SMITH: Frank, I want to get back to Frank, because I know that the FBI and the police are very interested in hearing from you, and how to stop this movement. What do you tell them?

MEEINK: How to stop the neo-Nazi movement?

SMITH: What we're witnessing happening in this country right now, no matter what the movement, these groups that intents to deploy chaos on American cities.

MEEINK: It all depends on what type of group you're going to go after--

SMITH: Antifa, start with that.

MEEINK: Antifa, they are interested sometimes because of the damage to property. They don't have a whole department looking at these guys. It's just when they know that there's going to be something going on. It's not a huge thing, but they do because they know that they will cause property damage and trouble and violence. So there is not a big movement, but more for the neo-Nazi stuff, because the neo-Nazis -- getting guns. They have more guns. And portray stuff that more goes to people dying than just be riots.

SMITH: So Scott, we've got to leave it there. But violence is this part of the solution for this movement.

CROW: In the short term, violence is met with violence. But that's not the world that anybody wants to live in, except for maybe white supremacist, but Antifa does not.

SMITH: OK. Thanks to both of you for coming on tonight. Still ahead, the former I.T. aide to Debbie Wasserman Schultz has been charged with a host of crimes tonight. The latest defense from his legal team. Blame Fox News, really? That reporting ahead. Plus, all of Europe on high alert tonight as the manhunt continues for the terrorist behind yesterday's deadly attacks across Spain. New fears tonight that multiple jihadists may have slipped into France. We will go live to Barcelona, next, on the frantic manhunt.

(COMMERCIAL BREAK)

SMITH: Breaking tonight, a massive manhunt underway for the driver behind the horrific Barcelona terror attack, 14 people in total are dead and more than 100 injured across three separate attacks, the Spanish police say are all connected. Sadly tonight, we are learning that 42-year-old Jared Tucker from California is among those killed in this senseless act. Foreign affairs correspondent Benjamin Hall is live in Barcelona with the frantic search to bring terrorists to justice. Benjamin?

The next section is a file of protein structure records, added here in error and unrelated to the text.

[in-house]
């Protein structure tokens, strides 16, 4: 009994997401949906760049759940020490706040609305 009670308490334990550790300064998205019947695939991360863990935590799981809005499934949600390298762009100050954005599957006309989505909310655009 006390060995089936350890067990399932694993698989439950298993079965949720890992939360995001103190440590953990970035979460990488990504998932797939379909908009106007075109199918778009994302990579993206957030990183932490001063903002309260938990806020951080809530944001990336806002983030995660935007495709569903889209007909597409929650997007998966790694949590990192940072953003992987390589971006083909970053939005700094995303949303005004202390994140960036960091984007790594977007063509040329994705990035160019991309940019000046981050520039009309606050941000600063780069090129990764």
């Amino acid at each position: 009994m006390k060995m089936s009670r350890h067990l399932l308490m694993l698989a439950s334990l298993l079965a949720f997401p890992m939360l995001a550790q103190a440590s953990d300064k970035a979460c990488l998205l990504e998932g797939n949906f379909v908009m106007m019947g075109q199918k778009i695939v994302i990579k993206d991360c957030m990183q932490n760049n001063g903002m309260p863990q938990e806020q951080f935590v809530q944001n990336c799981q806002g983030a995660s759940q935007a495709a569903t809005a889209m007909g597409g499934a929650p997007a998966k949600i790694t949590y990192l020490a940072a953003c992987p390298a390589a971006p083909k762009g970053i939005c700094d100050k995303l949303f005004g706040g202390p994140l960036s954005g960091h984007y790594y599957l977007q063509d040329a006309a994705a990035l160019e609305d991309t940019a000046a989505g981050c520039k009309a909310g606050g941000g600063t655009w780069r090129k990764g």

BENJAMIN HALL, FOREIGN AFFAIRS CORRESPONDENT: Good evening, Sandra. Well, it is here on this street, Las Ramblas, where this all began yesterday, 5:00 PM, that white van careering down the road to the pedestrians behind me. As you say, 13 were killed on that occasion. Including a 3-year-old boy and also that American, Jared Tucker, 42-years-old. His father spoke to the press today about the moment they found out that he was dead.

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UNINDENTIFIED MALE: They showed him some pictures of some of the people that were killed during the attack. And they recognized one of the pictures as Jared.

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HALL: Eight hours after that initial attack, another attack in a beachside town 62 miles south of here called Cambrils, in that occasion five terrorists wearing fake suicide bomb belts attacked and rammed their card car into pedestrians and police. They were all killed, four by the same police, and among them was the driver of the white van. But nevertheless, police believed that this was a wide set of at least 9 jihadist, and they fear there may be more out there. But Barcelona very much trying to come together today. It was only 24 hours that Las Ramblas was open again, and there was a minute of silence today with the prime minister, Rajoy, and the king of Spain, Felipe the six. So Barcelona trying to get back to normal. Nevertheless, that worry there may be more members of this cell still out there. Sandra.

SMITH: All right. Thank you, Benjamin. Live in Barcelona, Spain, for us. Deadly vehicle attacks like this are on the rise across Europe, as ISIS has made this one of their hallmarks. And the big fear tonight, and attack like this on American soil. Here now, Mubin Shaikh, former jihadists turn undercover operative, and Benjamin Ryberg, research director at the Lawfare Project. Mubin, I want to start with you first, and I'll ask the question many at home are wondering tonight, after a very long week. How vulnerable are we to attacks like this here on U.S. soil?

MUBIN SHAIKH, FORMER JIHADISTS: Well, I mean, like you indicated, Sandra, ISIS has put out these calls for a long time now, probably since 2014, or certainly since 2014, near the end of the year. Now dead spokesperson Mohammed al-Adnani, he said, you know, attack the Americans, the British, the filthy French, the Canadians. Anyone fighting ISIS, basically. So what we've seen in the past -- the three years since is exactly that. I mean, they're followers and ISIS accolades. Fan boys, you know, basically taking up those instructions and doing what they've been told to do.